Anyway, it’s the first step on a long road. For all of you who were there, you can one day say, pointing to me on the TV, “I saw this guy give his first speech.”

Saletan Inconsistent on Intelligent Design

Saletan on Intelligent Design, May 11, 2005: What Matters in Kansas – The evolution of Creationism.

Saletan on Intelligent Design, February 13, 2002: Unintelligible Redesign – This is the way creationism ends. Not with a bang, but with a whimper.

I don’t understand at all how Saletan can say that Intelligent Design has “evolved” in any way. The arguments they’re peddling in Kansas are exactly the same arguments they were peddling in Ohio. Pluralism, what he calls a more evolved monster (or “creationism’s more advanced Homo erectus phase”) in 2005, is exactly what the supporters of ID were promoting in Ohio, in 2002 — “According to ID proponents, the committee in charge of Ohio’s science curriculum is too ‘homogenous’ and lacks ‘diversity.’ It marginalizes alternative ‘points of view’ to which students should be ‘exposed.'” We even see the same actors: John Calvert was at Kansas and Ohio.

In 2002, Saletan informs us that ID is “non-living, non-breathing proof that religion has surrendered its war against science.” That is hardly the cry to arms he advises in 2005, for scientists to go on the offensive in disproving ID. But why should evolutionists take ID seriously now if there has been no change since 2002?

However, that’s not the real question. The real question is why have Saletan’s views changed on ID. How come “it’s too bad [scientists and liberals] go around sneering, as censors of science often have, that the new theory is too radical, offensive, or embarrassing to be taken seriously,” when in 2002, he criticized these same people for being “hysterical” in their response to ID, for taking it too seriously, in essence?

The two titles of his articles sum it up perfectly. How could Creationism be evolving now if it ended in a whimper in 2002?

Saletan Misunderstands Falsification

falsifiable adj: capable of being tested (verified or falsified) by experiment or observation.

In What Matters in Kansas, Saletan plays the anti-intellectual line to a tee, portraying scientists as “sneering” know-it-all’s. Really, Mr. Saletan, ain’t that a little cliche?

Saletan says creationism has evolved, implying that its current incarnation as Intelligent Design is scientific because it “abandons Biblical literalism, embraces open-minded inquiry, and accepts falsification, not authority, as the ultimate test.” [emphasis mine] Yet, then, he goes on to say, “All you’re left with is an assortment of gaps in evolutionary theory—how did DNA emerge, what happened between this and that fossil—and the vague default assumption that an ‘intelligence’ might fill in those gaps. Calvert and Harris call this assumption a big tent. But guess what happens to a tent without poles.”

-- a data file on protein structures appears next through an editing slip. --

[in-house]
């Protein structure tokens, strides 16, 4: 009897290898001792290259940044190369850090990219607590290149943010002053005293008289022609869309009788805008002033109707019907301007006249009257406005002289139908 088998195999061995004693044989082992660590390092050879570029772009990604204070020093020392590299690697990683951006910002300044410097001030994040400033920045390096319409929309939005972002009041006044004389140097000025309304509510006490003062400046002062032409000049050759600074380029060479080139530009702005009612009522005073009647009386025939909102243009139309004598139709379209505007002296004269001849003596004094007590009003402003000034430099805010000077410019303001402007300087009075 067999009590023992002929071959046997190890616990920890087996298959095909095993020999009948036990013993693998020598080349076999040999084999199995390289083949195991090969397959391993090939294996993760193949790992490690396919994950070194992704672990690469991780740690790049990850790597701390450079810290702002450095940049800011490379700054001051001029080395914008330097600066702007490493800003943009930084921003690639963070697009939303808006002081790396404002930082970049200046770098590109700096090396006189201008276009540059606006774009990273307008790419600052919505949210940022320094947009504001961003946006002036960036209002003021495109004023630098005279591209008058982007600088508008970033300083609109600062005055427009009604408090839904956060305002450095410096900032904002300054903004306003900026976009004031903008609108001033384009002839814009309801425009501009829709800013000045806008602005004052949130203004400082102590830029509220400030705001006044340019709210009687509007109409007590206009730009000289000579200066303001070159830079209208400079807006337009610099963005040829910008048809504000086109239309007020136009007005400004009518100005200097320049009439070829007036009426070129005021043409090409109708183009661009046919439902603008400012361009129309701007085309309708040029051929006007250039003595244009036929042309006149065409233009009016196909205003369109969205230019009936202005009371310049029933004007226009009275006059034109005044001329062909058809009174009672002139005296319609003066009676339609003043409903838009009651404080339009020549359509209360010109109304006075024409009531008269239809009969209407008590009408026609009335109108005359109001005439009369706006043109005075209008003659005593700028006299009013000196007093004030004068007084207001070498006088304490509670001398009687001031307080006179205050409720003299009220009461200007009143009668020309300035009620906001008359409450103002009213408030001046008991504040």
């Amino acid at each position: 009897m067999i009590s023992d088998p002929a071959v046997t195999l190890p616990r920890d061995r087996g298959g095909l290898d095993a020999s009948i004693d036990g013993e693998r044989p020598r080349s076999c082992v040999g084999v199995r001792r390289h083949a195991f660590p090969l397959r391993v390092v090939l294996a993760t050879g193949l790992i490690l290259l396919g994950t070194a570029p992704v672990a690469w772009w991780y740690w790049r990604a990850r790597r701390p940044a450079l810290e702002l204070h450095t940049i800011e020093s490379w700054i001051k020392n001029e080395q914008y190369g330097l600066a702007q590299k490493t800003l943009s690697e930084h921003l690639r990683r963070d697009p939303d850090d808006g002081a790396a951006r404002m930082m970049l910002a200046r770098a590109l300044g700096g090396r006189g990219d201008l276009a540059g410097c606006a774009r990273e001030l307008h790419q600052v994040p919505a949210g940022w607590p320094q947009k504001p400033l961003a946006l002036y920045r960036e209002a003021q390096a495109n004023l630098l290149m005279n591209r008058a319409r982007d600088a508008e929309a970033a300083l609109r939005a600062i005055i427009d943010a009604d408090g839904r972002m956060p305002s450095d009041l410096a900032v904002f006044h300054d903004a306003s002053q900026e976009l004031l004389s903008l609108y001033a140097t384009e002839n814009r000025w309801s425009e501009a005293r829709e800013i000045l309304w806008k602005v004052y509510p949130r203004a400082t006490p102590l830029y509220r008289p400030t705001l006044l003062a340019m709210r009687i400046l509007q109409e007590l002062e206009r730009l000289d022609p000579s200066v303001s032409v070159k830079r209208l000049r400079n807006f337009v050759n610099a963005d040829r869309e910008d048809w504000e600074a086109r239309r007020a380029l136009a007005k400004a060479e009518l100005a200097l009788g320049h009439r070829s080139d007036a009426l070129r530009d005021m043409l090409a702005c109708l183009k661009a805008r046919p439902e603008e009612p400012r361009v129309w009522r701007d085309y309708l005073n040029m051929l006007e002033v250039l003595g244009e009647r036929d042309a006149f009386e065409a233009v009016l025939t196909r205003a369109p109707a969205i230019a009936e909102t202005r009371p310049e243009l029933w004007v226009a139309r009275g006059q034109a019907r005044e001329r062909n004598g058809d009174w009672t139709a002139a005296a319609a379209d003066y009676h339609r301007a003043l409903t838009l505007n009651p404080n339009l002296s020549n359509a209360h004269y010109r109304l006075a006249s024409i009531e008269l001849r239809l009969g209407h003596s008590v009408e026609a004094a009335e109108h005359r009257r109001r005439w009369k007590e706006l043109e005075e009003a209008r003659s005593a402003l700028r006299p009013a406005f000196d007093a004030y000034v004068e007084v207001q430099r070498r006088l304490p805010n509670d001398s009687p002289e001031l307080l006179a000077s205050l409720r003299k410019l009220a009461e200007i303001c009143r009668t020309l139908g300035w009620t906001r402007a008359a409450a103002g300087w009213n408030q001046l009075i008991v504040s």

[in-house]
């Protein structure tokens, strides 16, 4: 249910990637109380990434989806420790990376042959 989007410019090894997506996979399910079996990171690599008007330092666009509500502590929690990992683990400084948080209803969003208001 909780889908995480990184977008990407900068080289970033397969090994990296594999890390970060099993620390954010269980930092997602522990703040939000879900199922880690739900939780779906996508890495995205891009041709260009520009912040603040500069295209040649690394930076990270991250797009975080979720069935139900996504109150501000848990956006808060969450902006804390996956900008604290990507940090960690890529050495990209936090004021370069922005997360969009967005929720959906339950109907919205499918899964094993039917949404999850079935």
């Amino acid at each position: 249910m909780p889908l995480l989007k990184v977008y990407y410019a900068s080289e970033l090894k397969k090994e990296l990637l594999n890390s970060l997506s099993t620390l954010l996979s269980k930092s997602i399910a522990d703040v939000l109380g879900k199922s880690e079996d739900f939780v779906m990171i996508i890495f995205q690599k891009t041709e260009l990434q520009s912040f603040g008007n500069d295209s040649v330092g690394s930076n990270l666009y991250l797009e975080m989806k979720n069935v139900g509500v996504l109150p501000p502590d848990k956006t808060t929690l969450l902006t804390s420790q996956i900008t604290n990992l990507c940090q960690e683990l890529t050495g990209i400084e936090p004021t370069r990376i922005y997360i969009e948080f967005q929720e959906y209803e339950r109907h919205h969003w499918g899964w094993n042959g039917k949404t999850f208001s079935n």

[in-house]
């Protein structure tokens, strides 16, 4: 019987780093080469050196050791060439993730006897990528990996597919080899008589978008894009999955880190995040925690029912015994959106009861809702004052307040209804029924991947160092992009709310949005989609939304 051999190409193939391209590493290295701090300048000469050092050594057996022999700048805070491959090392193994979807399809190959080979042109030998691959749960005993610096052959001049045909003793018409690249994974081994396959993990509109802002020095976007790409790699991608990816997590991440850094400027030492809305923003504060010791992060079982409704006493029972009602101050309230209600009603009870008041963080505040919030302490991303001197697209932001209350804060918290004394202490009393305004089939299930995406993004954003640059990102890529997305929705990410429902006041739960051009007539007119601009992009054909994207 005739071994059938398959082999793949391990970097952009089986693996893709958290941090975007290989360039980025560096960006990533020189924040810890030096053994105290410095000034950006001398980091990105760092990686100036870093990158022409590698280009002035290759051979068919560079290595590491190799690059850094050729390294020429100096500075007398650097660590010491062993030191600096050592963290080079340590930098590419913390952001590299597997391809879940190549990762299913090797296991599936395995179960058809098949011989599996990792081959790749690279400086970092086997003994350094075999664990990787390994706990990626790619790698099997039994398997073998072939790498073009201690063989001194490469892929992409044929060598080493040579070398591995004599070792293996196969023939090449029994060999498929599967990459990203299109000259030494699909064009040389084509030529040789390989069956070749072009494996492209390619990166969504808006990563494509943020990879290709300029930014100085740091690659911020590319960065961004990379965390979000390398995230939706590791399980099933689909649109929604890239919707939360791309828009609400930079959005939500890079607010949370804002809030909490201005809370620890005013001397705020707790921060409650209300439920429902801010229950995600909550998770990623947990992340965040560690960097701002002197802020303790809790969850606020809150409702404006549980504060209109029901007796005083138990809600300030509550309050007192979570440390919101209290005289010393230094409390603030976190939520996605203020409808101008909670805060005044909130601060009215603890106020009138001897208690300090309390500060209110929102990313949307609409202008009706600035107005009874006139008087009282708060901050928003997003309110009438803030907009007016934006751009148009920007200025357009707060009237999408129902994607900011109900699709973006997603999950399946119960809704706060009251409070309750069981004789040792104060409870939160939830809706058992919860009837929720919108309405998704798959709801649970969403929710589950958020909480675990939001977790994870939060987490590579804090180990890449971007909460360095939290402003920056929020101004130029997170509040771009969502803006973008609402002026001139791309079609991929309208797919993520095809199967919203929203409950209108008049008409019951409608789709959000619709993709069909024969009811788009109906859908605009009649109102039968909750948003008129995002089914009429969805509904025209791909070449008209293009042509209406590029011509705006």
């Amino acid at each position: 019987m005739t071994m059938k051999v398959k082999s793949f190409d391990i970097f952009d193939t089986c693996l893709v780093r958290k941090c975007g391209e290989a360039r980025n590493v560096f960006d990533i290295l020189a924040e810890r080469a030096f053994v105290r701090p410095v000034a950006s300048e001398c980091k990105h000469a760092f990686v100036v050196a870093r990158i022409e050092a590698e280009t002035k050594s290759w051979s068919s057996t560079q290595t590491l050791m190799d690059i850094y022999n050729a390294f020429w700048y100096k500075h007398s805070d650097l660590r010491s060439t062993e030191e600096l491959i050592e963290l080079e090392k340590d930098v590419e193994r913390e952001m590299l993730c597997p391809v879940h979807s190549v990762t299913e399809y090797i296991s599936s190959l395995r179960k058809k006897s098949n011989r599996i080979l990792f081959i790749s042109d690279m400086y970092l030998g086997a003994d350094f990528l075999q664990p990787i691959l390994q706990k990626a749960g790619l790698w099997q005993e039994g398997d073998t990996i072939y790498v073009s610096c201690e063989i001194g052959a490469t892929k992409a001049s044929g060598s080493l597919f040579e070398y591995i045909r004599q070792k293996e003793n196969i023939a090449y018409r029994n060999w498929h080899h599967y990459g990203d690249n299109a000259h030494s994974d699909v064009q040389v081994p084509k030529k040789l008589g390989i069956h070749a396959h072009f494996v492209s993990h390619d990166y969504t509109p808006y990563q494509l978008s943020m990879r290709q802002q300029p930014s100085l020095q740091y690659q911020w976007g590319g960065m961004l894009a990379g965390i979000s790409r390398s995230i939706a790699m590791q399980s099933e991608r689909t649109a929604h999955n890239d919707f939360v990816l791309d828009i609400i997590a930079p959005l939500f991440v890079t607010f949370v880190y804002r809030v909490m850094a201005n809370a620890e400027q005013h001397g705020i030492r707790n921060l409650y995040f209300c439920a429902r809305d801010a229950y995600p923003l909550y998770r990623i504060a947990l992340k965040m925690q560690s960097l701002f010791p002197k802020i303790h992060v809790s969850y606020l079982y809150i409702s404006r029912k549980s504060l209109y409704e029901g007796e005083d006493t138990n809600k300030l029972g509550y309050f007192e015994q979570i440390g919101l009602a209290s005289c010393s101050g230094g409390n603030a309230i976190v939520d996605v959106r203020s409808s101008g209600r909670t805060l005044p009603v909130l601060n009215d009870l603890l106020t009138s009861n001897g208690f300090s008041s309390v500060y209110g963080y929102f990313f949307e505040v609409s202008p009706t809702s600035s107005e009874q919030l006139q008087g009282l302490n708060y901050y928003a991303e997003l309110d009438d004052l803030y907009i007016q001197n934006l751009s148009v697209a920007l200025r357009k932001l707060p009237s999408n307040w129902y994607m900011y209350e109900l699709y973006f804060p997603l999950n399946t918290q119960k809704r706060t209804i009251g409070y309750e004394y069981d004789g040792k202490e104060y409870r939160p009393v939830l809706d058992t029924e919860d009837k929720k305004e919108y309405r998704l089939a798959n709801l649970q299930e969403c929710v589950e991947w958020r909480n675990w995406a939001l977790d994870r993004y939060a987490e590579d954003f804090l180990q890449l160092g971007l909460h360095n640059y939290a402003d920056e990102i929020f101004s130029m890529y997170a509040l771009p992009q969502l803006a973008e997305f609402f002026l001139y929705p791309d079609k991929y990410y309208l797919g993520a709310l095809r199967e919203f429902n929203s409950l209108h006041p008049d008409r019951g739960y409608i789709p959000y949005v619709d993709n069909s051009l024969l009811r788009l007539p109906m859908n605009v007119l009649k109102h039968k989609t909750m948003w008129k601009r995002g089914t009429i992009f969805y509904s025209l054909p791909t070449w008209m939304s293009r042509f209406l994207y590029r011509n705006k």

This is precisely why evolutionists do not “facilitate this collapse.” Using his analogy against him, one cannot knock down a tent with no poles because there are no poles to knock down. ID cannot be taken seriously because it is not scientific, and it is not scientific because it is not falsifiable. It’s not that the “new theory is too radical, offensive, or embarrassing to be taken seriously.” ID is not even a theory in the first place; it’s an assumption, as Saletan himself asserts.

That’s not a sneer on their faces… that’s exasperation.

Corollary to Thinking and Existence

Anyone remember my axiom of self? That line of thinking didn’t go far. However, I’ve been working lately at separate pieces of thoughts, hoping to bring it together into what I like to call an “internal consistent philosophy.” Today, I had a breakthrough — my personal corollary to Descartes’ “I think, therefore I am.” It is as follows: “How I think determines who I am.”

Now, you may not think it particularly brilliant, but it’s actually a very important step in creating an all-encompassing “internal consistent philosophy.” This will be what allows me to connect my axiom of self to how I should live, when I start to think about what determines how I think. Of course, I have no answers to that question yet (How I should live, I mean), but I should be on my way.